The Strike Is Working: The UAW Just Scored a Major Concession

“In just three weeks, we have moved these companies further than anyone thought possible,” said President Shawn Fain in an “Eat the Rich” shirt.

United Auto Workers President Shawn Fain, second from right, talks with members picketing near a General Motors Assembly Plant in Delta Township, Michigan last month. Paul Sancya/AP

Fight disinformation: Sign up for the free Mother Jones Daily newsletter and follow the news that matters.

On Friday afternoon, United Auto Workers President Shawn Fain announced that, in response to major last-minute concessions, the union would not expand its targeted strike of the Big Three automakers.

In a move that Fain said would have been previously “unthinkable,” General Motors has now agreed to put electric-vehicle battery plants under its master agreement with the union. GM is the first member of the Big Three to agree to bring battery plants under the national agreement.

The union had been told for months that it was impossible to make that concession, according to Fain. The reversal at GM is a major step towards ensuring that the transition to EVs does not undermine union power at Ford, GM, and Stellantis. “What this will mean for our membership cannot be understated,” Fain stressed while wearing a t-shirt that read “Eat the Rich.”

The UAW had been on the verge of shutting down a GM plant in Arlington, Texas, that Fain called the company’s “largest-money maker.” The move would have stopped production of highly-profitable SUVs including Chevrolet Suburbans and Cadillac Escalades. The roughly 25,000 UAW members now on strike across the Big Three will remain on the picket lines.

“I wish I were here to announce a tentative agreement at one or more of these companies, but I do want to be really clear,” Fain said about the overall state of negotiations. “We are making significant progress. In just three weeks, we have moved these companies further than anyone thought possible.”

Ford initially offered to raise pay by nine percent over the course of the four-year contract, Fain said. It has now offered to boost pay by 23 percent—significantly closer to the more than 30 percent increase the union has been fighting for. Ford and Stellantis have also agreed to reinstate the cost-of-living adjustments that workers gave up to help the Big Three survive the Great Recession.

The union has won significant pay increases for temporary workers and significantly reduced the eight years that it currently takes for full-time workers to earn the full hourly rate. Ford is offering to cut that progression to three years, while GM and Stellantis have agreed to four years. When it comes to job security, Ford will now allow the UAW to strike over plant closures.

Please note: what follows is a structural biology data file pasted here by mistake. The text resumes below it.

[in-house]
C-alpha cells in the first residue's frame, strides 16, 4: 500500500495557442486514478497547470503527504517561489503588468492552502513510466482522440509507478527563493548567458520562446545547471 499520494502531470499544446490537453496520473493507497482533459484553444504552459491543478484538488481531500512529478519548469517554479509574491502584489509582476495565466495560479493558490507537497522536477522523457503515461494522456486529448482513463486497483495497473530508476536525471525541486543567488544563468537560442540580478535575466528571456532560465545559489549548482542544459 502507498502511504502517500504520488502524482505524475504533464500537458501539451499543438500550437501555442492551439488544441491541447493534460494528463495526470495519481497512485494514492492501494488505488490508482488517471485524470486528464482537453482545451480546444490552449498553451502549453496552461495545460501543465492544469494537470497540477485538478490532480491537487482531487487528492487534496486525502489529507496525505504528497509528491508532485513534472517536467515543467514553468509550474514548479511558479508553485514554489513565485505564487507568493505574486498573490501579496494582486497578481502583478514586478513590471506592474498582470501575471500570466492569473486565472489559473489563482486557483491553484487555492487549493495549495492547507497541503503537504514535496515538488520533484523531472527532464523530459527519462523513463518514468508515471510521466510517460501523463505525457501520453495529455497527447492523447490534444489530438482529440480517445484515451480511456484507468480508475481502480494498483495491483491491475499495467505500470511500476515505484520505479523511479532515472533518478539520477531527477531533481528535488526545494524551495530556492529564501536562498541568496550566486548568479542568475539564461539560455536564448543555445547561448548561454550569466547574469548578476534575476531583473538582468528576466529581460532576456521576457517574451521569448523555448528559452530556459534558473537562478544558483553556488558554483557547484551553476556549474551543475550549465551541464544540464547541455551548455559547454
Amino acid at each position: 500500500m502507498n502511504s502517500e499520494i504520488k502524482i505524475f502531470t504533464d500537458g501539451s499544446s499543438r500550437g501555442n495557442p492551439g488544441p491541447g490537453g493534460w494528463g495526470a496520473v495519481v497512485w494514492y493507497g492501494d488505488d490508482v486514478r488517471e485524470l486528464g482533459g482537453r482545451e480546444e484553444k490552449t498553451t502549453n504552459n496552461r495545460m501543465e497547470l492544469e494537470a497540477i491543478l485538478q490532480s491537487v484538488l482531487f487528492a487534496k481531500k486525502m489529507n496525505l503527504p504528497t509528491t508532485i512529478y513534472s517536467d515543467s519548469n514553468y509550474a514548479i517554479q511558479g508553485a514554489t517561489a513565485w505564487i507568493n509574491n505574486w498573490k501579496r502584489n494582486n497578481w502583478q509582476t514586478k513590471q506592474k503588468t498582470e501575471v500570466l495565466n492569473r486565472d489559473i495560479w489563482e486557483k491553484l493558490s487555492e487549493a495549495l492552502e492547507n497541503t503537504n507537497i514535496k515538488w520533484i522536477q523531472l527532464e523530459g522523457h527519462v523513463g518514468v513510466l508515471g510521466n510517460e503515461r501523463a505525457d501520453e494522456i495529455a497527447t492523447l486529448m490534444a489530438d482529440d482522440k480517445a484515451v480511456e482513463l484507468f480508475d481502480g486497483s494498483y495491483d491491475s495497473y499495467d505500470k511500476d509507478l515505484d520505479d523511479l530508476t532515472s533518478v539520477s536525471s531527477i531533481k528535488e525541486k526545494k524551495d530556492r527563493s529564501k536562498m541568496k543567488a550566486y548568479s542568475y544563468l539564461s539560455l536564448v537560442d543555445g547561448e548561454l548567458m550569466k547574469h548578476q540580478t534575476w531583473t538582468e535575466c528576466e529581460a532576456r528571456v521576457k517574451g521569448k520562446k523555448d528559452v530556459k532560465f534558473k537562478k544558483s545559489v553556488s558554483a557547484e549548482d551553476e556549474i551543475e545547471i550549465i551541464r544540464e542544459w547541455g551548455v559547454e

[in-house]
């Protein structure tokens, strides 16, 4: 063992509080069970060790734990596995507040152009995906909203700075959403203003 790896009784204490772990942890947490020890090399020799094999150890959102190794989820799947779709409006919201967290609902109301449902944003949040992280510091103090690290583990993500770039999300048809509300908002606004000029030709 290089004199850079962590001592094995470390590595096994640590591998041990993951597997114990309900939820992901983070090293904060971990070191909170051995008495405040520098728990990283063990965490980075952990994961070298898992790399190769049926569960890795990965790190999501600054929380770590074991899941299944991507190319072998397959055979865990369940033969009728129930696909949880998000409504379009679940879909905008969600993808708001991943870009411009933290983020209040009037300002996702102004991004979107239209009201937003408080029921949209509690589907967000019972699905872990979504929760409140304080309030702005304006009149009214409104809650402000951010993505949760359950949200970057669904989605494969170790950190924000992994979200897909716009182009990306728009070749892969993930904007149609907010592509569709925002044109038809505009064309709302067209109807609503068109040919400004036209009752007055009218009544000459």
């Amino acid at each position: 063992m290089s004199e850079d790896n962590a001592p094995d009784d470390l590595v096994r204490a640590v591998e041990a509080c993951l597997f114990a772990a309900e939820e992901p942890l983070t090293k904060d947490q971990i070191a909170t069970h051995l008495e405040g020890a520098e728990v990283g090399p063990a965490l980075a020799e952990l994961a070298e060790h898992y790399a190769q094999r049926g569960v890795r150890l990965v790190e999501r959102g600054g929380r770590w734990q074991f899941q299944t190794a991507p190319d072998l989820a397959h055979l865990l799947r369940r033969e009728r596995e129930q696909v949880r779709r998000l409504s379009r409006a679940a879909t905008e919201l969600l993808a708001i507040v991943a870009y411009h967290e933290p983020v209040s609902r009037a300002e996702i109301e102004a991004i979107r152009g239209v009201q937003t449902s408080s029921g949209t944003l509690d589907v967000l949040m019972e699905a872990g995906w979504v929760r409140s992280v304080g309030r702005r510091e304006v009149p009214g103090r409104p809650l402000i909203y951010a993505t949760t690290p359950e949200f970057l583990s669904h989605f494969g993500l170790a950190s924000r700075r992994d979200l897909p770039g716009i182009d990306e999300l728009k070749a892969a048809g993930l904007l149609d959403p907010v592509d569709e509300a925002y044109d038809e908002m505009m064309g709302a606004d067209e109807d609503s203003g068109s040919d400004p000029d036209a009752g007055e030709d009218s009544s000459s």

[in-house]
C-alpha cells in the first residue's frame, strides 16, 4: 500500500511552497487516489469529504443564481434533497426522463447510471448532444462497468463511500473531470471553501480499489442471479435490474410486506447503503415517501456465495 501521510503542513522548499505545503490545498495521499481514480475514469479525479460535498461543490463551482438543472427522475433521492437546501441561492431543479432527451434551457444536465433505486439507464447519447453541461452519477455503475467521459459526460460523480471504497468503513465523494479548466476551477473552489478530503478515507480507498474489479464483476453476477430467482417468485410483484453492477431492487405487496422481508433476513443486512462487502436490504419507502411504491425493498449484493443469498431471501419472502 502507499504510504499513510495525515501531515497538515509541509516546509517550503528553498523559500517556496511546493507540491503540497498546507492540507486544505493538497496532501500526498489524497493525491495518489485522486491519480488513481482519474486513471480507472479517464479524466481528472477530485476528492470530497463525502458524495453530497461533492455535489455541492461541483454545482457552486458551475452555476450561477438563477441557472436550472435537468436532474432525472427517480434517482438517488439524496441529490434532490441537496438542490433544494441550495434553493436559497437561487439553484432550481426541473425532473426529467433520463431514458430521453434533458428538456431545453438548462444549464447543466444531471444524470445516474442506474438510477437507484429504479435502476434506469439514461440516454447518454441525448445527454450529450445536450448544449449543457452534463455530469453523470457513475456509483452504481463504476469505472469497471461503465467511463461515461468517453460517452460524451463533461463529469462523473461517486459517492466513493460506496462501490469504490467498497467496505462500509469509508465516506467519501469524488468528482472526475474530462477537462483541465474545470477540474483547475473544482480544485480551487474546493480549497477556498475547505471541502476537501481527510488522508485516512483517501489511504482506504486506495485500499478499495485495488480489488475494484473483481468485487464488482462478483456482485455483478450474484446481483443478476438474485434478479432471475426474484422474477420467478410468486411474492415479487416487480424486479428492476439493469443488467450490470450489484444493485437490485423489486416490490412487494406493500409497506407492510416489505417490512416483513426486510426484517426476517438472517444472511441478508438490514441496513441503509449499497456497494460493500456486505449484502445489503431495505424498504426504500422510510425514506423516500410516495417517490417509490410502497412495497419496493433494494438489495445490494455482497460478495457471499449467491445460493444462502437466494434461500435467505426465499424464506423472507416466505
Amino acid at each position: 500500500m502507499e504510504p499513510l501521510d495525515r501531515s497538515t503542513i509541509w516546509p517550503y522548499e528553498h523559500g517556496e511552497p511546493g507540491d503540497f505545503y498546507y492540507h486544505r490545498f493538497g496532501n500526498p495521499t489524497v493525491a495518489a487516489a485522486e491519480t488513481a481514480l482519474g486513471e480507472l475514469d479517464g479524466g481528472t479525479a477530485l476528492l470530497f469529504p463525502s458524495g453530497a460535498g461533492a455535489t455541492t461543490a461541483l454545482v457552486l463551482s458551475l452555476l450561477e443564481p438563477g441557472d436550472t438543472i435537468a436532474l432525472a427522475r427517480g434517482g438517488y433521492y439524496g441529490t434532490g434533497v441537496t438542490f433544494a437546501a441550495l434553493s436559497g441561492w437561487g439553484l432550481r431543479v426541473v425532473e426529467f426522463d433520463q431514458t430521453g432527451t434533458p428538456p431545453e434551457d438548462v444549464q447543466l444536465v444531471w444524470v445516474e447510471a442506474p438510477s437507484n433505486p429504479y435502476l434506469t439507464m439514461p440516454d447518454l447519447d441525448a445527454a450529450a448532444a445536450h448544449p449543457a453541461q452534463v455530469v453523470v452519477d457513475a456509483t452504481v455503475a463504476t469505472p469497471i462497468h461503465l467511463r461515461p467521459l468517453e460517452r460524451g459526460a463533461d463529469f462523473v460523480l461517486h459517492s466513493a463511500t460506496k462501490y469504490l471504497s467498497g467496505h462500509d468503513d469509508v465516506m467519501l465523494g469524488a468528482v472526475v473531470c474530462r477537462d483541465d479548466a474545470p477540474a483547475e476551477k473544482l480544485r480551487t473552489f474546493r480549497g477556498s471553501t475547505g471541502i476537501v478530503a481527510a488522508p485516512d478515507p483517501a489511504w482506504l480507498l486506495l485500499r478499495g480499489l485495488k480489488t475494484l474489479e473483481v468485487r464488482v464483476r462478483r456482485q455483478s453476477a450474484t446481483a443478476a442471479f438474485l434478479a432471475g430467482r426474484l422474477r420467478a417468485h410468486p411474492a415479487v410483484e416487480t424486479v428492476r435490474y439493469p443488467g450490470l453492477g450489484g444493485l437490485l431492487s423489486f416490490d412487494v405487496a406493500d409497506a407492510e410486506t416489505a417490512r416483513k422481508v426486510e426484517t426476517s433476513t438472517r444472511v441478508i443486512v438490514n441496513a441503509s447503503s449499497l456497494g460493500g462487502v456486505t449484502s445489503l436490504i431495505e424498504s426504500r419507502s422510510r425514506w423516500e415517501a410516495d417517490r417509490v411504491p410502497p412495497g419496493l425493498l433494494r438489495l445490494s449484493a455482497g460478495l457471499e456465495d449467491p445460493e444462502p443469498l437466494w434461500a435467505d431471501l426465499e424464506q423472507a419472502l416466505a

The companies have tried to portray Fain as a showman who is more concerned with rhetoric and class war than negotiating a contract. The union president pushed back against that characterization. “We don’t strike for the hell of it,” he said. “We know what it’s like to hold a picket sign at 3 a.m. We know what it’s like to be unsure when you’ll get a real paycheck.”

As he came to a close, Fain made clear that the recent concessions have not affected his disdain for the rich. “The billionaires and company executives think us autoworkers are just dumb. They think we don’t get it. They think we only understand the power of a supervisor yelling at us. Or an assembly line coming at us,” he said. “They look at me and they see some redneck from Indiana. They look at you and see someone they would never have over for dinner. Or let ride on their yacht. Or fly on their private jet. They think they know us, but us autoworkers know better. We may be foul-mouthed, but we’re strategic.”

Editor’s note: The author of this post and other Mother Jones workers are represented by UAW Local 2103.

MOTHER JONES NEEDS YOUR HELP

We have about a $170,000 funding gap and less than a week to go in our hugely important First $500,000 fundraising campaign that ends Saturday. We urgently need your help, and a lot of help, so we can pay for the one-of-a-kind journalism you get from us.

Learn more in “Less Dreading, More Doing,” where we lay out this wild moment and how we can keep charging hard for you. And please help if you can: $5, $50, or $500—every gift from every person truly matters right now.

payment methods

MOTHER JONES NEEDS YOUR HELP

We have about a $170,000 funding gap and less than a week to go in our hugely important First $500,000 fundraising campaign that ends Saturday. We urgently need your help, and a lot of help, so we can pay for the one-of-a-kind journalism you get from us.

Learn more in “Less Dreading, More Doing,” where we lay out this wild moment and how we can keep charging hard for you. And please help if you can: $5, $50, or $500—every gift from every person truly matters right now.

payment methods

We Recommend

Latest

Sign up for our free newsletter

Subscribe to the Mother Jones Daily to have our top stories delivered directly to your inbox.

Get our award-winning magazine

Save big on a full year of investigations, ideas, and insights.

Subscribe

Support our journalism

Help Mother Jones' reporters dig deep with a tax-deductible donation.

Donate